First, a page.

Focus on Easter Our cross will be outside the church from Palm Sunday and palm crosses will be available to place in it as a public testimony to the darkness of betrayal and crucifixion to which Jesus was heading.
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You may find this list of opportunities to access services/Christian content on radio/TV and on-line helpful: the Daily Service at 9.45 on Radio 4 long-wave The Sunday Service on Radio 4 at 8.10am Songs of Praise Sunday 1.15pm ish on BBC1 Choral Evensong Sunday Radio 3 at 3pm and repeated on Wednesday Radio 3 at 3.30pm Tim Daykin Radio Solent Sunday 6-9am for worship songs, interesting information and a feeling of connectedness
Monday night, I watched two semi-finals of the TV quiz Mastermind. The famous fanfare music played by brass instruments accompanied by thumping drums seems to be designed to strike fear into the hearts of already nervous contestants, especially as they approach the foreboding big black chair! It is amazing how calm and collected they appear, as nervous as they often say they are!
Mastermind – the questions testing the contestants’ knowledge of their chosen specialist subject, and the depth and breadth of all manner of subjects and their incredible memory for facts and figures in the general knowledge round!
But I am never sure if quiz shows like Mastermind are a good way of gauging someone’s intelligence. If intelligence is just about having an incredible memory, within which a person can store all manner of information and answer all kinds of obscure questions on many subjects, then yes – that is what intelligence is about. And the person with the biggest photographic memory would be the most intelligent person in the world!
But surely intelligence is more than just having an outstanding capacity to remember facts and figures? Is intelligence not about the ability to put human knowledge to good use in often new and amazing ways? That’s more like it, I think!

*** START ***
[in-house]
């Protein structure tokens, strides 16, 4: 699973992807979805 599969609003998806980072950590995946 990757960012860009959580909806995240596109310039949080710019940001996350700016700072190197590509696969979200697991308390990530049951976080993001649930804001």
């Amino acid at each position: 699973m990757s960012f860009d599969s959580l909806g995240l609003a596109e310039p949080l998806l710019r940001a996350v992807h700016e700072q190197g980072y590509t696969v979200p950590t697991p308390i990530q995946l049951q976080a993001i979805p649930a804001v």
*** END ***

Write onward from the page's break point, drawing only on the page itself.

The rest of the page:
For decades we have heard a great deal about ‘artificial intelligence’ too – the ability of a machine to store and process huge amounts of information, far quicker than any human being. Yes, it can ‘remember’ a huge, unimaginable amount, but a computer can also use that information. Perhaps the most famous computer of all time is Alan Turing’s machine that, after much trial and error, played a crucial role in breaking intercepted German coded messages sent using the Enigma machine, shortening WW2 by an estimated two years, and saving countless lives.
Today NASA’s helicopter named ‘Ingenuity’ flies over the surface of the planet Mars, controlled by a computer that enables it to make its own decisions, avoiding obstacles and calculating the best way to get to the locations it needs to get to on its mission to send information back to its ‘sister’ computers here on earth.
As Christian people, we believe and have faith in the ultimate Master-mind, the living intelligence that surpasses all others, the Maker of all things good, whose intelligence put into motion the whole of creation from the vastness of the universe to the atom, and placed all things in a wonderful working relationship with one another which we call God’s ‘intelligent design’. Yes, God is the ultimate intelligence through whom all things are created and are renewed. Albert Einstein, celebrated as one of the world’s most intelligent people said, “My comprehension of God comes from a deeply felt conviction of a superior intelligence that reveals itself in the knowable world.”
For us, our understanding of our relationship with God, with other people and with the created world, is continuously being revealed through our deepening relationship with God in Jesus Christ. Luke, in his Book of Acts, remembers how Peter and John had been arrested “for teaching and proclaiming that, in Jesus, there is the resurrection of the dead” (4:2b NRSV). Facing their judges at trial, Peter and John speak eloquently and powerfully about the truth of what they said. Listening to them, the rulers, elders and scribes, “understood that they were uneducated and untrained men, [and] they were amazed, and began to recognize them as having been with Jesus” (4:13).
Yes, as ‘uneducated and untrained’ as Peter and John were, their ability to understand, to speak with true wisdom, came from their relationship with Jesus. May we continue to speak and act as Jesus’ disciples with Christlike love and compassion for all people, and inspired by the wisdom of God.
Also, let Mike know if you have particular prayer requests (for yourself or others) in these challenging and uncertain times and If you would like to contribute a prayer, poem or reflection for the weekly Sunday service outline.